Kliph Nesteroff: The earliest Blue Angel gig I have for you was June 1951 - Jane Dulo, Josh White, Stuart Ross, Eadie and Rack.
Orson Bean: A lot of us worked there and a hundred and a quarter was fine in those days because a burger was a dime.
Kliph Nesteroff: The Blue Angel could not be more different than those tiny Mob clubs you worked around New England...
Orson Bean: Wildly different and that's why my material worked there.
Kliph Nesteroff: There were all these clubs - the Blue Angel, the Bon Soir, the Reuban Bleu, the Number One Fifth Avenue. Is this what you would call an Uptown Cabaret?
Orson Bean: Yes. They were. I never worked the Bon Soir because if you worked the Blue Angel, you didn't work the Bon Soir. Jonny Winters worked the Bon Soir. We used to get together afterward and go to P.J. Clarke's for a burger. I was with him when he made up Maude Frickert. Maude Frickert was a dirty routine. She's sitting in her wheelchair and Lenny, the hired hand, comes in. She says, "What are you doing? Back out to the barn! Come in here unannounced? If the mister was still alive he'd thrash you! What? Don't stick that thing... oh... no...oh...ohhhhhh... ahhhh..." That was the very first Maude Frickert.
Kliph Nesteroff: What was the difference between these Uptown Cabarets and the Village nightclubs? These were the two places where you got a more intellectual type crowd.
Orson Bean: I worked the Vanguard a lot. The Blue Angel was owned by Max Gordon and Herbert Jacobi. Herbert Jacobi was a very elegant European queen while Max was just a Jewish businessman, all common sense. They owned the Blue Angel, but Max alone owned the Village Vanguard. So I worked there with Lambert, Hendricks and Ross, Josh White and people like that. I didn't work with Lenny Bruce, but I used to go and watch and I just worshipped him, this brilliant genius. He's remembered for talking dirty, but Letterman is far filthier on television than Lenny ever was in a club.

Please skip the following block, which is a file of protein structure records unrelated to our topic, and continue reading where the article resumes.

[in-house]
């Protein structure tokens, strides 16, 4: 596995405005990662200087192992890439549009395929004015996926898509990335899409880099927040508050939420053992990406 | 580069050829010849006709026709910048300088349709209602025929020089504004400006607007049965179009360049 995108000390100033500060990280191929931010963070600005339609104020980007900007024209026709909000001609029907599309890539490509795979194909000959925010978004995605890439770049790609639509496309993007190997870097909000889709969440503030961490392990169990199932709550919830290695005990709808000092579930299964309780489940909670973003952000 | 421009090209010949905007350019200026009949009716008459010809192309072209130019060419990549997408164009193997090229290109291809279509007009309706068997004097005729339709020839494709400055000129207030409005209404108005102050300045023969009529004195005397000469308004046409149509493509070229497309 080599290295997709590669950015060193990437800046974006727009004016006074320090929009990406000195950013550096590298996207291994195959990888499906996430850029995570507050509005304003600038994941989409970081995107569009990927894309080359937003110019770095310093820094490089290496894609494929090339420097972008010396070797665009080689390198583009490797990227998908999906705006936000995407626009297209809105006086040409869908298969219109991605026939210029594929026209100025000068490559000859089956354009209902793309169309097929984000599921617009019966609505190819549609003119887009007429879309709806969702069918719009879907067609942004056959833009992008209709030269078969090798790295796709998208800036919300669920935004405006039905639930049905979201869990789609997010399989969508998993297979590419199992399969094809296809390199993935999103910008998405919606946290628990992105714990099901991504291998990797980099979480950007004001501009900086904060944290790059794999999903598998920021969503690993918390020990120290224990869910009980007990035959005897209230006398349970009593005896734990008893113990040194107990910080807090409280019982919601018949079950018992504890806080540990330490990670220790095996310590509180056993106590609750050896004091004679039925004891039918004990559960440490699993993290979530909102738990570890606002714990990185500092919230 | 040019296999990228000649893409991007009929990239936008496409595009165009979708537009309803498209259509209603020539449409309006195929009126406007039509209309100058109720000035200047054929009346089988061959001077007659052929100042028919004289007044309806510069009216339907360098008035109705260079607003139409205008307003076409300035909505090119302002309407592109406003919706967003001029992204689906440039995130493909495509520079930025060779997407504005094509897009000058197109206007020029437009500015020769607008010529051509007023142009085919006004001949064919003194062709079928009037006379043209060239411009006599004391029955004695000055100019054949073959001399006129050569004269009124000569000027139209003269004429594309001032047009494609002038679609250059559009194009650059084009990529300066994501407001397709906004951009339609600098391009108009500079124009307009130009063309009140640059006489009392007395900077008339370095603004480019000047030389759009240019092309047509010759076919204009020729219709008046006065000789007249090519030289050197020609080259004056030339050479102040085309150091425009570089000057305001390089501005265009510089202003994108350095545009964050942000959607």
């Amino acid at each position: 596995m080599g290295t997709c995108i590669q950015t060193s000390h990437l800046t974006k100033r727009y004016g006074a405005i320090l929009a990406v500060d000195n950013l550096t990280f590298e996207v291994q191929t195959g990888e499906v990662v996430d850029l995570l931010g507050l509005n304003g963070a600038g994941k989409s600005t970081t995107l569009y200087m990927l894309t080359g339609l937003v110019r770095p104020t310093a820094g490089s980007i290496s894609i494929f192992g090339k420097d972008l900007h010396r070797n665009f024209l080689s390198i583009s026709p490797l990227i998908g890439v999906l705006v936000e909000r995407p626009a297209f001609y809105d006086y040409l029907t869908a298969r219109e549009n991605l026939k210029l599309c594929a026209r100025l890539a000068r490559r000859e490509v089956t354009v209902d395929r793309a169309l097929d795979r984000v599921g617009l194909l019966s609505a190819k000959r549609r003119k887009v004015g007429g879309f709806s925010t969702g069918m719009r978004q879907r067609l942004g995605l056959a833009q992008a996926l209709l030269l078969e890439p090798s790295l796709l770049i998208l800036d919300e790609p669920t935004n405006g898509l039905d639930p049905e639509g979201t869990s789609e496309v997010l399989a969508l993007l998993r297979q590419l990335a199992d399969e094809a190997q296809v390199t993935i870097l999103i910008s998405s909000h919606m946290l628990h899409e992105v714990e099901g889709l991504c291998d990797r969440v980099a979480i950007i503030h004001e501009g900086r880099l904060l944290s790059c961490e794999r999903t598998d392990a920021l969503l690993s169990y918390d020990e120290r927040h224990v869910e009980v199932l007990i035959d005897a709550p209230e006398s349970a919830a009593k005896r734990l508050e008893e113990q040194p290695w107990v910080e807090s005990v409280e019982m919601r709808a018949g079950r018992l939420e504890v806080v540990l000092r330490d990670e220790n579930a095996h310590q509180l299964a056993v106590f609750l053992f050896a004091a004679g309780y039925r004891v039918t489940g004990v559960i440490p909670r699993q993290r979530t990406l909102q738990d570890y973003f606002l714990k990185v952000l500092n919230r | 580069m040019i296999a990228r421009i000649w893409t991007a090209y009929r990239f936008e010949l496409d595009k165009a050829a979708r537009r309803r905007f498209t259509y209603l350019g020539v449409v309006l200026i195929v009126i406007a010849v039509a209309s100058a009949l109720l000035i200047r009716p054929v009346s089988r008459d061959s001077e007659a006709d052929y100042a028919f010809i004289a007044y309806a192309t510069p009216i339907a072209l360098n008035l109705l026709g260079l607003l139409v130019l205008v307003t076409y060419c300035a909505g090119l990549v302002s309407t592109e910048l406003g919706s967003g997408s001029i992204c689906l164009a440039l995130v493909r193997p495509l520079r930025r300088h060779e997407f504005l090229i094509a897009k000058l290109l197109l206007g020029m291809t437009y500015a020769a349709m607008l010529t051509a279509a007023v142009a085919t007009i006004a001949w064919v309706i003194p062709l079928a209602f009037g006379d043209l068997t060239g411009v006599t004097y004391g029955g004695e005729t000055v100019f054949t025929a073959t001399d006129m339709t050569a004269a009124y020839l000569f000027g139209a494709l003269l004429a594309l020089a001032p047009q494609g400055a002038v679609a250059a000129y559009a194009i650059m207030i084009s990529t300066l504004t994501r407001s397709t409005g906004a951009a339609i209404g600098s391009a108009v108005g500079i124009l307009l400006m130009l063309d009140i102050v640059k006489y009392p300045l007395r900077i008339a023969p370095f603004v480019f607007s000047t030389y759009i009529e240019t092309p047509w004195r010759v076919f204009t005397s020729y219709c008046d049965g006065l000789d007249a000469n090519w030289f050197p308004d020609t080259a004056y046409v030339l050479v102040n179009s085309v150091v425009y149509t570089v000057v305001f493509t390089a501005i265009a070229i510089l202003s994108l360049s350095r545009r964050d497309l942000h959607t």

Kliph Nesteroff: 1951 you were doing a bit about Hitler getting booked at the Paramount.
Orson Bean: (laughs)
Kliph Nesteroff: Lenny Bruce famously did a bit about Hitler getting signed at MCA...
Orson Bean: Yes.
Kliph Nesteroff: Had he seen your act?
Orson Bean: I... don't... I'm surprised you remember... I don't even... I do remember the joke now. The agent submits the act and they finally say, "Who is this? Who is this?" "Hitler." "Hitler!" "All right, the boy made a mistake." My favorite routine of Lenny's wasn't even one of his famous ones. He was talking about nature versus nurture... he used to talk about racism and all kinds of stuff. The end of the routine was that the infant of a pair of brilliant astro physicists is lost in the woods, raised by a pack of wild dogs, finds his way out at the age of seventeen, goes on to graduate with honors from M.I.T. but a year after that he's killed by a car. I only heard him tell it once, but I never forgot it.
Kliph Nesteroff: 1951 - you were playing the Blue Angel and you were playing the Village Vanguard. But August 1951 - you played the Palace.
Orson Bean: It was the damnedest thing. Jerry Rosen signed me. I didn't have an agent when I started. It didn't last long. It was a scam. He tried to get his wife to be my manager. He booked me in the Palace of all the weird things. I had worked a few of the vaudeville houses because vaudeville had come back. I think it was in 1951 that Judy Garland played the Palace, two a day. That was the show where she famously sat at the edge of the stage with her feet dangling and sang Somewhere Over the Rainbow.